Code examples for this article: https://github.com/rpsu/dwd-security-in-code-deployment
Considering the full life cycle of any website, REST service, or similar utility, development of secure code covers only part of the whole. A properly functioning backup process with tested recovery, along with hardened settings for the web server and database applications running the website, is key to running successful businesses on the web, be they profit or nonprofit. Add some load balancing, architecture with multiple servers, and strict firewall rules to the mix, and you’re good to go, even with bigger sites.
What is far too often ignored is the process of managing the codebase. We’ve all heard stories or seen practices in which nobody knows how exactly to rebuild the production server codebase, requiring it to be cloned from the production site.
You must be able to reproduce the codebase from any given point in time or release version, including each instance you need to have of the website, from local development up to the production site. The codebase must be predictable to the last line of code for each release of your website, and you have a few different ways to get there.
Full Codebase in Version Control
One way to control your website codebase is to store it entirely in a version control system such as Git. Although it is a pretty bulletproof way to manage the codebase, it might require quite a bit of manual work. Drupal core and contributed (contrib) modules and themes and external libraries are already stored elsewhere and are updated regularly, so each of these updates must be imported and committed manually. Additionally, any custom code changes need to be re-implemented during this process. Largely because of these issues, it is often considered unnecessary to store code that is hosted elsewhere in the project repository.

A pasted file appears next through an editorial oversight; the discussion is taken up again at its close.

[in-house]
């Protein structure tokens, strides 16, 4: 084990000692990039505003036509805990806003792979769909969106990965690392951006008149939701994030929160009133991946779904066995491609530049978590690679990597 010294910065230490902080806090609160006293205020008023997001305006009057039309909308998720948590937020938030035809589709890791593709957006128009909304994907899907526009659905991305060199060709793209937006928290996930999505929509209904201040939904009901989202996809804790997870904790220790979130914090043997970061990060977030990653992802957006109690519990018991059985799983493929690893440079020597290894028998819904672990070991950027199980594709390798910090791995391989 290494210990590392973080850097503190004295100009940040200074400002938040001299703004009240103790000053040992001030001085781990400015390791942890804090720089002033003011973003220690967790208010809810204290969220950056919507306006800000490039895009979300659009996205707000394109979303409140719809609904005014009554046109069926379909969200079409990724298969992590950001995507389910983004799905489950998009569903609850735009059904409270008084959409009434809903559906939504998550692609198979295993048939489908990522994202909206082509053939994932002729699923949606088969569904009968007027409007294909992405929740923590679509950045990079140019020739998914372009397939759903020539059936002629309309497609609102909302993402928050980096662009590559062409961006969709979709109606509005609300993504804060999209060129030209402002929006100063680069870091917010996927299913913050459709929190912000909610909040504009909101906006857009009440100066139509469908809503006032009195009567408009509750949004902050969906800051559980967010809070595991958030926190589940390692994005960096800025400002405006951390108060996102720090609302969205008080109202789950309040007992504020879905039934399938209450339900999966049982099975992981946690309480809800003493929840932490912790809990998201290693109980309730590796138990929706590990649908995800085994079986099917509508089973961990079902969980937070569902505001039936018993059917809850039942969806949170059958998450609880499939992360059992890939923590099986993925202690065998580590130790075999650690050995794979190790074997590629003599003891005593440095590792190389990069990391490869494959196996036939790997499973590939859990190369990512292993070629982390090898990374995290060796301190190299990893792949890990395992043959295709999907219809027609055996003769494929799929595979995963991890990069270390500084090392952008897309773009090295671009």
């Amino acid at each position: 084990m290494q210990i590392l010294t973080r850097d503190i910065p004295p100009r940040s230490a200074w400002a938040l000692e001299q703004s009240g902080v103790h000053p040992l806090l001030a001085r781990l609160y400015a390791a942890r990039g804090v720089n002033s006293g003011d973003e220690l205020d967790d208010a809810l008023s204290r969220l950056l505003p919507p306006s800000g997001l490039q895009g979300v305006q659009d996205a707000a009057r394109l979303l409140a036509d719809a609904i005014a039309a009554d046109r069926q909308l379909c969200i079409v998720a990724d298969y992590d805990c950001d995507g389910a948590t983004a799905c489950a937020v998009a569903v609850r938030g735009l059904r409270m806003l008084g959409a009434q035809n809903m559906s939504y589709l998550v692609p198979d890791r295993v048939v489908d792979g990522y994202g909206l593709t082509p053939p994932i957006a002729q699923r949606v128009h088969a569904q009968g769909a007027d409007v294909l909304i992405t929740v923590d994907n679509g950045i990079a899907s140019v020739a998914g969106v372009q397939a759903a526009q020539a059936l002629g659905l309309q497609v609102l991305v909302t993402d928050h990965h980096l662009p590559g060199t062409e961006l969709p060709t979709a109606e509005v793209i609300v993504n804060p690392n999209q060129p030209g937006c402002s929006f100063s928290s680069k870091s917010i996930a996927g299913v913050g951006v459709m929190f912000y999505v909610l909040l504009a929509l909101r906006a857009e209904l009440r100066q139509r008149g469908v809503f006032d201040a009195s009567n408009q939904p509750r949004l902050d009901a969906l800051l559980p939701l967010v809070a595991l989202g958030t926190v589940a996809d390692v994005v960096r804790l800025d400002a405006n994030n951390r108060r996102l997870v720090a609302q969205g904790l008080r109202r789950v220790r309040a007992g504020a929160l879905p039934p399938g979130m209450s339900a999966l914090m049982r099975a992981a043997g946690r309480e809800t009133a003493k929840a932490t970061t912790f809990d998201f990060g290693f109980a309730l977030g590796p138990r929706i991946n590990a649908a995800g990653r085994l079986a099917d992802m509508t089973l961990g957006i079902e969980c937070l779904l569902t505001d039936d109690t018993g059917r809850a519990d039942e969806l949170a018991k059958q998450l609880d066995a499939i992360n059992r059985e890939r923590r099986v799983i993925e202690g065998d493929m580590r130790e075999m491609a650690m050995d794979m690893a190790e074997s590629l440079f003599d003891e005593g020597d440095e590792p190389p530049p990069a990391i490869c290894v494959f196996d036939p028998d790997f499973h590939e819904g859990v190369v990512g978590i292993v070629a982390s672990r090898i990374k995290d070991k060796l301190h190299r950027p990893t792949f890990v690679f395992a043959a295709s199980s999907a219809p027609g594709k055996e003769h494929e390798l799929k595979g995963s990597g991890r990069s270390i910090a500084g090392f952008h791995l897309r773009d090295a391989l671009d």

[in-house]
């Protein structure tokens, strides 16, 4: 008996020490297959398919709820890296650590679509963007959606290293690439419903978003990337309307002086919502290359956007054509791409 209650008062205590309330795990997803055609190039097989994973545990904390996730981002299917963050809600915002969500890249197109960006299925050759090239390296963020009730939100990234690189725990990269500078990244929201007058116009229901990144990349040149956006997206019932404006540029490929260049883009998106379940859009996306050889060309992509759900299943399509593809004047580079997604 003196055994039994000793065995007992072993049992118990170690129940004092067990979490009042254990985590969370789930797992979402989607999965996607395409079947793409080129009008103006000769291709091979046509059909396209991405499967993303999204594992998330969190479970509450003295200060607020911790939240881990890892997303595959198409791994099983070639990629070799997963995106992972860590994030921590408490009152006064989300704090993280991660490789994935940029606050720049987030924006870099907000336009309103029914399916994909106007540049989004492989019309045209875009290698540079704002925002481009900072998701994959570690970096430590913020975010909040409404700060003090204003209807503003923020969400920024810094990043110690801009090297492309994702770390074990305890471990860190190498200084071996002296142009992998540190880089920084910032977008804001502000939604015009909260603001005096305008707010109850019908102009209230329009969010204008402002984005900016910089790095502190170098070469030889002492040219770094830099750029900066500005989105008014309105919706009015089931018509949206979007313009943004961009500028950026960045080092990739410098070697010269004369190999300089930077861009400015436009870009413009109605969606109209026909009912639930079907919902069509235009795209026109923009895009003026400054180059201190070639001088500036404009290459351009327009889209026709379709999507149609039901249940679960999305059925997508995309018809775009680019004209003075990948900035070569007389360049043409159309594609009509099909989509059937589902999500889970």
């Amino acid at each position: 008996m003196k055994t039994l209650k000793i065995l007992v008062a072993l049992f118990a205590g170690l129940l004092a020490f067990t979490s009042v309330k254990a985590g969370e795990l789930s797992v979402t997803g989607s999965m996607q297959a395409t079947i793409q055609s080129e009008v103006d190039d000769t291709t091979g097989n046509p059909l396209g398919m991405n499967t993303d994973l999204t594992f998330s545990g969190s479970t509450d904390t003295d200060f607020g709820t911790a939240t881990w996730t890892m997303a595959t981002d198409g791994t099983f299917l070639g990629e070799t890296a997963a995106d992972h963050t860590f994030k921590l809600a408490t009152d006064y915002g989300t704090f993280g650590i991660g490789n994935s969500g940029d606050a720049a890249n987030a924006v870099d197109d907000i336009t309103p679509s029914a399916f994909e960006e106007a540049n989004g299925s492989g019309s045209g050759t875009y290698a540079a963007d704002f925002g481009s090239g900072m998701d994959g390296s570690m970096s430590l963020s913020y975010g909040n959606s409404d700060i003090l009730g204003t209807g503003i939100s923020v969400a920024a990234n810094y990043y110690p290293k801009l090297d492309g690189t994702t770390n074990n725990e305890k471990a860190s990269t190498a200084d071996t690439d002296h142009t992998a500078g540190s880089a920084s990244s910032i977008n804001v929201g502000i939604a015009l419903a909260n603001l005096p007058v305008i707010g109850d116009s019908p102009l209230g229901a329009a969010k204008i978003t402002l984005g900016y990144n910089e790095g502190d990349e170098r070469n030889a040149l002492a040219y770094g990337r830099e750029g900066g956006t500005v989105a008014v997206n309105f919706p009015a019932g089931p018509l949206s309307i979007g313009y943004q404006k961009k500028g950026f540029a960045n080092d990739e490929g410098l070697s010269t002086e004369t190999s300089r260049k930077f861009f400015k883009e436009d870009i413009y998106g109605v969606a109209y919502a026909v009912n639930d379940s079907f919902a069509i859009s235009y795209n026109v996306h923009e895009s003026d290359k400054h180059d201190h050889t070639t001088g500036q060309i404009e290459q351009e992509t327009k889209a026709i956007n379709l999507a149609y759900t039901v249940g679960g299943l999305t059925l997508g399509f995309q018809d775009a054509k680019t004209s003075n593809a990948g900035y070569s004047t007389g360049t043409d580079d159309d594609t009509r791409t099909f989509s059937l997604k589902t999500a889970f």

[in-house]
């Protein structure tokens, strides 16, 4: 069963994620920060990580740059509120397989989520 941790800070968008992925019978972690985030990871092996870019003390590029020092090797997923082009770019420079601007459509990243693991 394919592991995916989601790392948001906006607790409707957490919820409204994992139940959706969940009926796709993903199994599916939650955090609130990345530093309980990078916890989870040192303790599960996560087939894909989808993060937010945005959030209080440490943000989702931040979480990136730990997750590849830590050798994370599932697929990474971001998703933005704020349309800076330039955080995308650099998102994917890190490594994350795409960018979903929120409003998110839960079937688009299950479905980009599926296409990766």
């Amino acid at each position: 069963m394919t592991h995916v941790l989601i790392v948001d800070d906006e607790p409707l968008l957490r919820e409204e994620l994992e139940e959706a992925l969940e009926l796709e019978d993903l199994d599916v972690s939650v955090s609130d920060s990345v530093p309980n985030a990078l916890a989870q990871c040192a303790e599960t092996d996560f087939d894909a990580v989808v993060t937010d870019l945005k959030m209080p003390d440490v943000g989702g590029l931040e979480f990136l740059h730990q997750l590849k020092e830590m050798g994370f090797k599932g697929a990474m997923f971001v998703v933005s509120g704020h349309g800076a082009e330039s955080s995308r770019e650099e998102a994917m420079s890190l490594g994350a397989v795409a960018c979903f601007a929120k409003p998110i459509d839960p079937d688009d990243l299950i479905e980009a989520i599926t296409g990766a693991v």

Fortunately, this problem has already been addressed: There is no need to store any publicly available code for Drupal sites in the project repository. With the help of a couple of tools, you can offload the manual processing of each update to your contributed code or libraries.
Drush Make File to the Rescue
A predictable way to build your Drupal codebase is to use Drush and its ability to take a simple text file and create a full Drupal codebase with core and contrib modules and themes and external libraries. This simple text file is called a “make file”, because it usually has the file extension
The make file comes in two flavors: in the older plain text (INI) format and in the newer YAML format. Whereas the old-style INI make files have fairly loose format requirements (Listing 1), YAML indenting is important and dictates how your data is interpreted (Listing 2). Both are human readable, but YAML might be easier to scan. If you are working with Drupal 8, the YAML format of Drush make files is recommended; however, INI-style files will also work.
LISTING 1: INI Make File